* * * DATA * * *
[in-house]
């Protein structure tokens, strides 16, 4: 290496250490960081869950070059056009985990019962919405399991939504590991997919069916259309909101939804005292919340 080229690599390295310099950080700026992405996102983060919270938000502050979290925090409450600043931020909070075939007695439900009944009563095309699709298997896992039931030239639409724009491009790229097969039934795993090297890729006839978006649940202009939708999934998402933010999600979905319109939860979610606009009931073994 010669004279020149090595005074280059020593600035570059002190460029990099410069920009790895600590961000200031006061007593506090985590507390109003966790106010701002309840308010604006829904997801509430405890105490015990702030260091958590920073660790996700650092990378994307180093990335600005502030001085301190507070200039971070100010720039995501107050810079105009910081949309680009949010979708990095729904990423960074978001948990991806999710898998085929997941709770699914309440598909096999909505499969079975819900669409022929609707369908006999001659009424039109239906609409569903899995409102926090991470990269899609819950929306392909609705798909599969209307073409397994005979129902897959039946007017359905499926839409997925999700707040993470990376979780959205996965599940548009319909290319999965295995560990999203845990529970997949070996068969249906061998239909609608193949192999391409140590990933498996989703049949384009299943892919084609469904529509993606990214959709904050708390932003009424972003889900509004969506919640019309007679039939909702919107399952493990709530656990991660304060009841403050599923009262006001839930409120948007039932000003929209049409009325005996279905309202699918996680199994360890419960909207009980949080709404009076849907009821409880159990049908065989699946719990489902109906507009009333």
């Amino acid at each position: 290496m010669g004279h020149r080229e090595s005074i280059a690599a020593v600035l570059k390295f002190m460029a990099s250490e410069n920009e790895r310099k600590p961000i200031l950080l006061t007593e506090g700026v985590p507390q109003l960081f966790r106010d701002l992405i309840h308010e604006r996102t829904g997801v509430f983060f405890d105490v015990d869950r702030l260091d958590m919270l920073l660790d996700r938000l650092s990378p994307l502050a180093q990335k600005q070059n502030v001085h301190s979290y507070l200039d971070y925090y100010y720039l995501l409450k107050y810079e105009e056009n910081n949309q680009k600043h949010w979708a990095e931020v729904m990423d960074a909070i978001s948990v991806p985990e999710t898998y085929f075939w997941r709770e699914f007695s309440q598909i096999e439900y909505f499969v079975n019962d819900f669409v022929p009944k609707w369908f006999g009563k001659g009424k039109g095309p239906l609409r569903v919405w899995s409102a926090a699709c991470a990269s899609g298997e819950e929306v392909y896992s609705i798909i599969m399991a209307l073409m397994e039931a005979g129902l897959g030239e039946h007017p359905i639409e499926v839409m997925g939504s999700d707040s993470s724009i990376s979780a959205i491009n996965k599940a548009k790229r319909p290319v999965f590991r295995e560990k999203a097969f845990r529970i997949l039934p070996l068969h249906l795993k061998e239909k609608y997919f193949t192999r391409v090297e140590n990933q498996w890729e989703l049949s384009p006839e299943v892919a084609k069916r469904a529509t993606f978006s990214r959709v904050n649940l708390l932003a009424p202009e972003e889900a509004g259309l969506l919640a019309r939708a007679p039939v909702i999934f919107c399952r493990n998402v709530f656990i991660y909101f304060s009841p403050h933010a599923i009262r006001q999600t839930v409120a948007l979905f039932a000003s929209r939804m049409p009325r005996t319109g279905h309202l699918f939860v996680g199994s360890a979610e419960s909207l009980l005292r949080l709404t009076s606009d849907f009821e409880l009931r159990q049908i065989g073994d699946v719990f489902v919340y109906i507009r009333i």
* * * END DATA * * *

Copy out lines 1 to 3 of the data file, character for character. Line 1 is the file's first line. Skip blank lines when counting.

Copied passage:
[in-house]
């Protein structure tokens, strides 16, 4: 290496250490960081869950070059056009985990019962919405399991939504590991997919069916259309909101939804005292919340 080229690599390295310099950080700026992405996102983060919270938000502050979290925090409450600043931020909070075939007695439900009944009563095309699709298997896992039931030239639409724009491009790229097969039934795993090297890729006839978006649940202009939708999934998402933010999600979905319109939860979610606009009931073994 010669004279020149090595005074280059020593600035570059002190460029990099410069920009790895600590961000200031006061007593506090985590507390109003966790106010701002309840308010604006829904997801509430405890105490015990702030260091958590920073660790996700650092990378994307180093990335600005502030001085301190507070200039971070100010720039995501107050810079105009910081949309680009949010979708990095729904990423960074978001948990991806999710898998085929997941709770699914309440598909096999909505499969079975819900669409022929609707369908006999001659009424039109239906609409569903899995409102926090991470990269899609819950929306392909609705798909599969209307073409397994005979129902897959039946007017359905499926839409997925999700707040993470990376979780959205996965599940548009319909290319999965295995560990999203845990529970997949070996068969249906061998239909609608193949192999391409140590990933498996989703049949384009299943892919084609469904529509993606990214959709904050708390932003009424972003889900509004969506919640019309007679039939909702919107399952493990709530656990991660304060009841403050599923009262006001839930409120948007039932000003929209049409009325005996279905309202699918996680199994360890419960909207009980949080709404009076849907009821409880159990049908065989699946719990489902109906507009009333």
């Amino acid at each position: 290496m010669g004279h020149r080229e090595s005074i280059a690599a020593v600035l570059k390295f002190m460029a990099s250490e410069n920009e790895r310099k600590p961000i200031l950080l006061t007593e506090g700026v985590p507390q109003l960081f966790r106010d701002l992405i309840h308010e604006r996102t829904g997801v509430f983060f405890d105490v015990d869950r702030l260091d958590m919270l920073l660790d996700r938000l650092s990378p994307l502050a180093q990335k600005q070059n502030v001085h301190s979290y507070l200039d971070y925090y100010y720039l995501l409450k107050y810079e105009e056009n910081n949309q680009k600043h949010w979708a990095e931020v729904m990423d960074a909070i978001s948990v991806p985990e999710t898998y085929f075939w997941r709770e699914f007695s309440q598909i096999e439900y909505f499969v079975n019962d819900f669409v022929p009944k609707w369908f006999g009563k001659g009424k039109g095309p239906l609409r569903v919405w899995s409102a926090a699709c991470a990269s899609g298997e819950e929306v392909y896992s609705i798909i599969m399991a209307l073409m397994e039931a005979g129902l897959g030239e039946h007017p359905i639409e499926v839409m997925g939504s999700d707040s993470s724009i990376s979780a959205i491009n996965k599940a548009k790229r319909p290319v999965f590991r295995e560990k999203a097969f845990r529970i997949l039934p070996l068969h249906l795993k061998e239909k609608y997919f193949t192999r391409v090297e140590n990933q498996w890729e989703l049949s384009p006839e299943v892919a084609k069916r469904a529509t993606f978006s990214r959709v904050n649940l708390l932003a009424p202009e972003e889900a509004g259309l969506l919640a019309r939708a007679p039939v909702i999934f919107c399952r493990n998402v709530f656990i991660y909101f304060s009841p403050h933010a599923i009262r006001q999600t839930v409120a948007l979905f039932a000003s929209r939804m049409p009325r005996t319109g279905h309202l699918f939860v996680g199994s360890a979610e419960s909207l009980l005292r949080l709404t009076s606009d849907f009821e409880l009931r159990q049908i065989g073994d699946v719990f489902v919340y109906i507009r009333i």